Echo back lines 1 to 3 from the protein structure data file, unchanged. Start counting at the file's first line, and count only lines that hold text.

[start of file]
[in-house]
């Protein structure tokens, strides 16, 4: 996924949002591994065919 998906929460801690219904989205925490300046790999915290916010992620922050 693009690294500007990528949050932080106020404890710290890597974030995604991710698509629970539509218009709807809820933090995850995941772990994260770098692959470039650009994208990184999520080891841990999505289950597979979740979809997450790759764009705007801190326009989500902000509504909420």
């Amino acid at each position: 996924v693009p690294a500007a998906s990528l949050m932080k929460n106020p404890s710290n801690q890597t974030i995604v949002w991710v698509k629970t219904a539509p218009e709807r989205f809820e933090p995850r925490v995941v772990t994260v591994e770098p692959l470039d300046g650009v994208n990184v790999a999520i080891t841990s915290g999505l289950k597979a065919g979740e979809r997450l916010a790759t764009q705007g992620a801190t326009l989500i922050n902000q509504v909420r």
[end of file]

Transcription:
[in-house]
């Protein structure tokens, strides 16, 4: 996924949002591994065919 998906929460801690219904989205925490300046790999915290916010992620922050 693009690294500007990528949050932080106020404890710290890597974030995604991710698509629970539509218009709807809820933090995850995941772990994260770098692959470039650009994208990184999520080891841990999505289950597979979740979809997450790759764009705007801190326009989500902000509504909420």
């Amino acid at each position: 996924v693009p690294a500007a998906s990528l949050m932080k929460n106020p404890s710290n801690q890597t974030i995604v949002w991710v698509k629970t219904a539509p218009e709807r989205f809820e933090p995850r925490v995941v772990t994260v591994e770098p692959l470039d300046g650009v994208n990184v790999a999520i080891t841990s915290g999505l289950k597979a065919g979740e979809r997450l916010a790759t764009q705007g992620a801190t326009l989500i922050n902000q509504v909420r």